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And It's 1, 2, 3: That's What We're Fighting For

Stateside With Rosalea

And It's 1, 2, 3: That's What We're Fighting For

**San Francisco's First Public Ranked Choice Vote Elects Incumbent**

Though it happened below the radar of most media, San Francisco's first ranked-choice vote election has already happened. The results were tallied by hand without a hitch and announced on October 26, 2004.

Nearly 8,000 San Francisco school students participated in YouthVOTE 2004, during which they elected a student delegate to the local board of education using ranked choice voting. Alan Wong will be serving a second term as a non-voting student representative on the board.

**Election Protection Leads to Voter Confusion**

A website that has a polling place lookup for everywhere in the US, and also gives details on the kind of election equipment that will be used at that polling place, is potentially confusing to voters in San Francisco.

Searching on a US address at http://www.mypollingplace.com/find.php brings back a webpage saying: "Be aware that if you vote for more candidates than the number allowed, it is considered an over-vote and none of the candidates for that office will receive a vote." Since not everybody is aware that the number of candidates you are allowed to vote for in the SF supervisorial (city and county councillors) races is three, they might think that ranking more than one candidate will invalidate their vote.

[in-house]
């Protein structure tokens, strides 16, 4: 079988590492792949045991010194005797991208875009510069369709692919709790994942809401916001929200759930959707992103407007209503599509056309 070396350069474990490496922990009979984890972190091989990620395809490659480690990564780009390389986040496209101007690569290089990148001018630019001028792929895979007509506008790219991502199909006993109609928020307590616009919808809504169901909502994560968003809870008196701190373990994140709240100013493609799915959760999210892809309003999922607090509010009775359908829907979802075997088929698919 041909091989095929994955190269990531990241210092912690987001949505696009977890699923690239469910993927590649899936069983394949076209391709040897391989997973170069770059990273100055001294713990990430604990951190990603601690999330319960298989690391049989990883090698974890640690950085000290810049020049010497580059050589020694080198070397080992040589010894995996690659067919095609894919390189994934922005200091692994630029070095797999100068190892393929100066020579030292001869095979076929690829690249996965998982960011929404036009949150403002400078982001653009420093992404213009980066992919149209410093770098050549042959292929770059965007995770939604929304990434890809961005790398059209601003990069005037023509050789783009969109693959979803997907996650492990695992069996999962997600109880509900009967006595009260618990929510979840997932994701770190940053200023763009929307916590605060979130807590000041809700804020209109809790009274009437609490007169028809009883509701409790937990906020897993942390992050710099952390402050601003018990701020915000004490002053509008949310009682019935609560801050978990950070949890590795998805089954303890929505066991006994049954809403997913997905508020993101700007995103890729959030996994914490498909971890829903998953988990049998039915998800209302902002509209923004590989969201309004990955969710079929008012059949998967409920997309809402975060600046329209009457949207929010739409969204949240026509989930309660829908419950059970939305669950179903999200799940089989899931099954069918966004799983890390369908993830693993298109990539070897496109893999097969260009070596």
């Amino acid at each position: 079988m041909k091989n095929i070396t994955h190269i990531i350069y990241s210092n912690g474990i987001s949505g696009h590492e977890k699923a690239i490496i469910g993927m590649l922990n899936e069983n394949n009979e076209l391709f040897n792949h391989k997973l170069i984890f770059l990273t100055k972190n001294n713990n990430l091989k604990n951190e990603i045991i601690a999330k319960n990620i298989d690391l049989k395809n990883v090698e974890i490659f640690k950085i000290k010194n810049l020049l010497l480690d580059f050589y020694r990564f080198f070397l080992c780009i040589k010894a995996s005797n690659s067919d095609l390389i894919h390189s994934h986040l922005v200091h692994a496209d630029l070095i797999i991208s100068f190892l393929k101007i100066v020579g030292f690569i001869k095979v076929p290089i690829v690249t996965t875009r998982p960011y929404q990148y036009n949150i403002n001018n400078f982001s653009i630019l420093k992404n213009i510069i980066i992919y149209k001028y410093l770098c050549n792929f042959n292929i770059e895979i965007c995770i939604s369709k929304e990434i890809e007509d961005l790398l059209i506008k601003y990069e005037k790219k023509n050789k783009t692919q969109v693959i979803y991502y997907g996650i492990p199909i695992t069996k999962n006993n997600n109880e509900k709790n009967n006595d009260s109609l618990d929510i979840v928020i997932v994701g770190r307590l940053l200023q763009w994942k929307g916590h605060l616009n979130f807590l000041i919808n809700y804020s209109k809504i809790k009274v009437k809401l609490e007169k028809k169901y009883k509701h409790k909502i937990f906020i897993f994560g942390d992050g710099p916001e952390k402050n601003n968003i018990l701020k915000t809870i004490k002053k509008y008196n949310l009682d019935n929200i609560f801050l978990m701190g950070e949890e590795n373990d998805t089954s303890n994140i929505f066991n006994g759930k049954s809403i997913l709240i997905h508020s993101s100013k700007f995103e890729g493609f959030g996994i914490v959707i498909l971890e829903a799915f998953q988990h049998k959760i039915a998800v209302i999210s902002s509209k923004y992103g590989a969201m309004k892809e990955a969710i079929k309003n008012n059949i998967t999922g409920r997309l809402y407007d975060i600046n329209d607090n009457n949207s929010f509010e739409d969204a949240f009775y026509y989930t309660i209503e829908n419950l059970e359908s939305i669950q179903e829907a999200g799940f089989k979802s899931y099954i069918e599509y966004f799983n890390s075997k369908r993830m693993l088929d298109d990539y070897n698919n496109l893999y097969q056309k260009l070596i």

**Error message leads to voter discomfort**

San Francisco uses Optech Eagle optical scan equipment. For those voters in districts where an election for supervisor is taking place, there is a separate ranked-choice ballot listing the candidates. If the voter doesn't place one mark in each of the three columns, the Eagle displays an error message when the voter puts their marked ballot into the machine to be read.

This usually results in a poll worker having to come and help the voter, potentially seeing what choice they have made and undermining the idea of ballot secrecy. On a second try, the ballot will be accepted no matter how it's marked.

**Easy solution**

The easiest way to avoid this potential hiccup is simply to rank three different candidates - one in each column - with your favorite candidate in column 1. That is, after all, the whole purpose of ranked choice voting.

-ENDS-


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